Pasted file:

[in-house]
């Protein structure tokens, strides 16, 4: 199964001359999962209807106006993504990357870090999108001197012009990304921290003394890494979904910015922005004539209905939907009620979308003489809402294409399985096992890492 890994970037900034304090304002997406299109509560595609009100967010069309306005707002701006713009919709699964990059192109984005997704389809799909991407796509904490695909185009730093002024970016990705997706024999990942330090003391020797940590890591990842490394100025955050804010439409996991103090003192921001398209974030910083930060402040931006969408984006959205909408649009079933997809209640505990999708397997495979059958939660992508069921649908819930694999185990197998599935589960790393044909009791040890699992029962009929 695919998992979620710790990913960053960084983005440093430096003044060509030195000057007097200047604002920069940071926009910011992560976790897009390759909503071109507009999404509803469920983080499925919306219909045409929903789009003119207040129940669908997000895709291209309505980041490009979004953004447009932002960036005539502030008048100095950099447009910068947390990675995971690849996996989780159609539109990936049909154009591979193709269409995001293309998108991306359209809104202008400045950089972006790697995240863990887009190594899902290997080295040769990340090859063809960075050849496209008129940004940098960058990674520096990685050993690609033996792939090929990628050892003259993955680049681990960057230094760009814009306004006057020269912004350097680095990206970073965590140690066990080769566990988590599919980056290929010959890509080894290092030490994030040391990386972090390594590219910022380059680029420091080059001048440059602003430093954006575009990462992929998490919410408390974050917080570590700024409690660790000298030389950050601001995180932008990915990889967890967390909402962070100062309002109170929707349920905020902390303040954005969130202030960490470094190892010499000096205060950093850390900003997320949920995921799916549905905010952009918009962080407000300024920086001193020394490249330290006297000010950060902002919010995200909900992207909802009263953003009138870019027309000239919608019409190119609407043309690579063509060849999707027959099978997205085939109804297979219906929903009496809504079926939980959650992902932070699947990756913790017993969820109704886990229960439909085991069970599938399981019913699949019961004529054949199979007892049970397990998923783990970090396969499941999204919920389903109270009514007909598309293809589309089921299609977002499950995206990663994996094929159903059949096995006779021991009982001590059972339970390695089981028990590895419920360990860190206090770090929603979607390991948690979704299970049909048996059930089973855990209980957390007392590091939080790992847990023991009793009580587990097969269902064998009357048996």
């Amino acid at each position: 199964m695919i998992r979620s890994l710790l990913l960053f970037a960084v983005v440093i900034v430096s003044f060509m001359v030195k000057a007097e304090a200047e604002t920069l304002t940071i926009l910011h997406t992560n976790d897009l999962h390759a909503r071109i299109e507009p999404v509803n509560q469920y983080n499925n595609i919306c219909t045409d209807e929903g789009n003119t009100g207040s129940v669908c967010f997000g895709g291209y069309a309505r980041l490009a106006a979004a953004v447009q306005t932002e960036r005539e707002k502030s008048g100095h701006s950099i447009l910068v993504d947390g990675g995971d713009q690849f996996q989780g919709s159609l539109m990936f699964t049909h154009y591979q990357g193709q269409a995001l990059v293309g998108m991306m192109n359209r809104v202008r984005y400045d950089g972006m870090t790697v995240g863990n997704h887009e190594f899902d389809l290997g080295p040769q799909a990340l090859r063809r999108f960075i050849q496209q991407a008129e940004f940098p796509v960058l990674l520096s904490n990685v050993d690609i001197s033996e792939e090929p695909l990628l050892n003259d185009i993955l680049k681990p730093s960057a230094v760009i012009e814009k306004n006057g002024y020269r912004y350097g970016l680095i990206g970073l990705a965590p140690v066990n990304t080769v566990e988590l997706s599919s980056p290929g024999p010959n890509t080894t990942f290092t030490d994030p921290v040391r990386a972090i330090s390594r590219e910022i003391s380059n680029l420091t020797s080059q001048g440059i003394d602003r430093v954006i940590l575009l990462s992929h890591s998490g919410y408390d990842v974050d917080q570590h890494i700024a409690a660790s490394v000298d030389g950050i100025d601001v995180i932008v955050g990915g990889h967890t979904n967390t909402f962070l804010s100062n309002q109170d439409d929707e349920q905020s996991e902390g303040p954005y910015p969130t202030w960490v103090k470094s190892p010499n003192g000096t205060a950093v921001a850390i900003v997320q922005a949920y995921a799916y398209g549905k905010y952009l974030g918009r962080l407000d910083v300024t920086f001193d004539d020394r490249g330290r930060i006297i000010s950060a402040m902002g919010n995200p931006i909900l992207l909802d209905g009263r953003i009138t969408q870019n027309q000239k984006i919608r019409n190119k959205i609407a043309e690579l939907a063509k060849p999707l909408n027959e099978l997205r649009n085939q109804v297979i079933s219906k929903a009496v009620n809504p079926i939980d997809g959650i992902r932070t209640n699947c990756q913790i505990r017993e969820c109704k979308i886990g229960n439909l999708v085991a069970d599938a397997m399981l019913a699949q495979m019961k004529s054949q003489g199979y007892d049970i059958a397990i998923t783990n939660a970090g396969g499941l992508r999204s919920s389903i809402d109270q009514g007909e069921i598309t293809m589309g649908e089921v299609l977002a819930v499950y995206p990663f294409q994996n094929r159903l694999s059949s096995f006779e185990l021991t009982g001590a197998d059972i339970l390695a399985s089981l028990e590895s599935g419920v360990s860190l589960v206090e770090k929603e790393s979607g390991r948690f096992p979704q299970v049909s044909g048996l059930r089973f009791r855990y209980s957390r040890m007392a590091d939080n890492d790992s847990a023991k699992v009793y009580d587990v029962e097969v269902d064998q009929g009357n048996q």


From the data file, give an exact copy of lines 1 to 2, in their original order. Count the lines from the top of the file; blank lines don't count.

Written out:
[in-house]
């Protein structure tokens, strides 16, 4: 199964001359999962209807106006993504990357870090999108001197012009990304921290003394890494979904910015922005004539209905939907009620979308003489809402294409399985096992890492 890994970037900034304090304002997406299109509560595609009100967010069309306005707002701006713009919709699964990059192109984005997704389809799909991407796509904490695909185009730093002024970016990705997706024999990942330090003391020797940590890591990842490394100025955050804010439409996991103090003192921001398209974030910083930060402040931006969408984006959205909408649009079933997809209640505990999708397997495979059958939660992508069921649908819930694999185990197998599935589960790393044909009791040890699992029962009929 695919998992979620710790990913960053960084983005440093430096003044060509030195000057007097200047604002920069940071926009910011992560976790897009390759909503071109507009999404509803469920983080499925919306219909045409929903789009003119207040129940669908997000895709291209309505980041490009979004953004447009932002960036005539502030008048100095950099447009910068947390990675995971690849996996989780159609539109990936049909154009591979193709269409995001293309998108991306359209809104202008400045950089972006790697995240863990887009190594899902290997080295040769990340090859063809960075050849496209008129940004940098960058990674520096990685050993690609033996792939090929990628050892003259993955680049681990960057230094760009814009306004006057020269912004350097680095990206970073965590140690066990080769566990988590599919980056290929010959890509080894290092030490994030040391990386972090390594590219910022380059680029420091080059001048440059602003430093954006575009990462992929998490919410408390974050917080570590700024409690660790000298030389950050601001995180932008990915990889967890967390909402962070100062309002109170929707349920905020902390303040954005969130202030960490470094190892010499000096205060950093850390900003997320949920995921799916549905905010952009918009962080407000300024920086001193020394490249330290006297000010950060902002919010995200909900992207909802009263953003009138870019027309000239919608019409190119609407043309690579063509060849999707027959099978997205085939109804297979219906929903009496809504079926939980959650992902932070699947990756913790017993969820109704886990229960439909085991069970599938399981019913699949019961004529054949199979007892049970397990998923783990970090396969499941999204919920389903109270009514007909598309293809589309089921299609977002499950995206990663994996094929159903059949096995006779021991009982001590059972339970390695089981028990590895419920360990860190206090770090929603979607390991948690979704299970049909048996059930089973855990209980957390007392590091939080790992847990023991009793009580587990097969269902064998009357048996």